Next year, Federal Way Public Schools will offer math and English Language Arts classes for high school seniors who need to ramp up their skills in order to get into and succeed in college.
Bridge to College” courses will be offered for seniors at Todd Beamer High School, Decatur High School and Truman High School next fall, thanks to a grant from the Office of Superintendent of Public Instruction and the State Board for Community and Technical Colleges.
Students’ scores on the new state assessment, also called the Smarter Balanced Assessment, will determine whether they qualify for the program. Taking the new assessment is not a graduation requirement for Washington students until the graduating class of 2017 (this year’s 10th grade students). However, this and next year’s 11th grade students are encouraged to take it regardless, in part because it’s a good indicator of college readiness.
A score of three or four on the new state assessment indicates that the student meets or exceeds expectations of being “college-ready.” For students who score below a three, college is not out of the picture, but there’s some work to be done in order to gain the skills needed for college success. These students are the ones that Bridge to College is designed for.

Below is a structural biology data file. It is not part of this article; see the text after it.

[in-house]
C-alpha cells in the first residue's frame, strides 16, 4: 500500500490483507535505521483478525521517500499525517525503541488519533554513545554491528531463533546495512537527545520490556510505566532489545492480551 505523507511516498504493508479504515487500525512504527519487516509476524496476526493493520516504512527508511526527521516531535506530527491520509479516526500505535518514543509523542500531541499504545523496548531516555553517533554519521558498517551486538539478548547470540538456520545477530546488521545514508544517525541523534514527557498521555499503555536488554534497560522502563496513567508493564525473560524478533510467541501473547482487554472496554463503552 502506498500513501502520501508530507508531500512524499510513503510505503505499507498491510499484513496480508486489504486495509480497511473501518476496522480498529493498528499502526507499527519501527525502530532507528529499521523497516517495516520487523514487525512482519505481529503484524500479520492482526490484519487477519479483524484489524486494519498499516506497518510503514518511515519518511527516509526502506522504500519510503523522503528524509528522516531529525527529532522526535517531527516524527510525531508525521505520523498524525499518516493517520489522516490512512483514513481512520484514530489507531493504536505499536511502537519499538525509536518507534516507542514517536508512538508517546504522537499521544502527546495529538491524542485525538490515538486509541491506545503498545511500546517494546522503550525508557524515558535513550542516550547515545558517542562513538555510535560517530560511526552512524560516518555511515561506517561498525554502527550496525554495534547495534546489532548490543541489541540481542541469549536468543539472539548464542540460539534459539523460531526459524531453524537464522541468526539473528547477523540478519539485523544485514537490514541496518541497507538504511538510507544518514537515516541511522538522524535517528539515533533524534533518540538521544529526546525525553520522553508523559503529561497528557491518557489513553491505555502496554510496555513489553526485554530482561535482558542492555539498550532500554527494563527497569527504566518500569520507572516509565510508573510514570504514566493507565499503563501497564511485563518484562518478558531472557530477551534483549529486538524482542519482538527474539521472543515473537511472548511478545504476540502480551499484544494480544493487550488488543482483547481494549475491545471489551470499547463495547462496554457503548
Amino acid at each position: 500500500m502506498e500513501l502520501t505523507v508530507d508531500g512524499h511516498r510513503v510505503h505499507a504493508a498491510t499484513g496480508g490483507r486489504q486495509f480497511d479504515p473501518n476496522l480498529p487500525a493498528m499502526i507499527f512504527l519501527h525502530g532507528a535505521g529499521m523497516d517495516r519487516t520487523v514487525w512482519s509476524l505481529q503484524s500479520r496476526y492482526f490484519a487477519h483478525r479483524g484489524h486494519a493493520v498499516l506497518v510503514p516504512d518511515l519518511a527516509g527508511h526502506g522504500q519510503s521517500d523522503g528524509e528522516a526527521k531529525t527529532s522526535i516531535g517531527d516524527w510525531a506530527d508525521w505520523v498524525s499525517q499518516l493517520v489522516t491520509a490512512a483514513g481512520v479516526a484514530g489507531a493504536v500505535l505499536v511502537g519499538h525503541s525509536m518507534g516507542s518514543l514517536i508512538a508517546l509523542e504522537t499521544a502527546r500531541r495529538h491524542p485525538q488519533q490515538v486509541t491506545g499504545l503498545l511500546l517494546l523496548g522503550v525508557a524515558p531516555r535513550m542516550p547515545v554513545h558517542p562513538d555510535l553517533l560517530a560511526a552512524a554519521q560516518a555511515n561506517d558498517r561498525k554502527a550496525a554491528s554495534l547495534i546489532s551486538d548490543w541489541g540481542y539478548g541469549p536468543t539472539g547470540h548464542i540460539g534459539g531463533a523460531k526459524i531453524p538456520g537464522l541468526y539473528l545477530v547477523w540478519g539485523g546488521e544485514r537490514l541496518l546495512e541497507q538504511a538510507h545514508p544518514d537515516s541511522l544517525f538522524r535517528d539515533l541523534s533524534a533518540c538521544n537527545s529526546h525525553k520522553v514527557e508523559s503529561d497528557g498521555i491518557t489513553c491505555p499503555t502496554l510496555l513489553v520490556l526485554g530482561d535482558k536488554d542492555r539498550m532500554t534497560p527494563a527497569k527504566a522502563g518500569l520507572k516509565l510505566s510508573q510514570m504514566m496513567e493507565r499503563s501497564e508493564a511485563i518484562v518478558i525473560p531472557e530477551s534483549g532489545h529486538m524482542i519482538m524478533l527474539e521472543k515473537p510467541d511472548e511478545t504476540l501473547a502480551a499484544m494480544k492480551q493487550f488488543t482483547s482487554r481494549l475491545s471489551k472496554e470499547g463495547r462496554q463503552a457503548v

The curriculum was developed collaboratively by higher education faculty, high school teachers, and curriculum specialists from multiple colleges and school districts. Bridge to College courses are grounded in essential career and college readiness expectations as reflected by Washington’s Common Core state learning standards. The goals of the program are to:
• Allow more high school students to avoid remediation and placement testing when they enter college
• Improve curricular alignment between K-12 and entry-level college courses in math and English
• Develop and sustain local college/school district partnerships and faculty/teacher collaboration
The State Board for Community and Technical Colleges received a grant from College Spark Washington to support establishing the courses in high schools across the state over the next three years.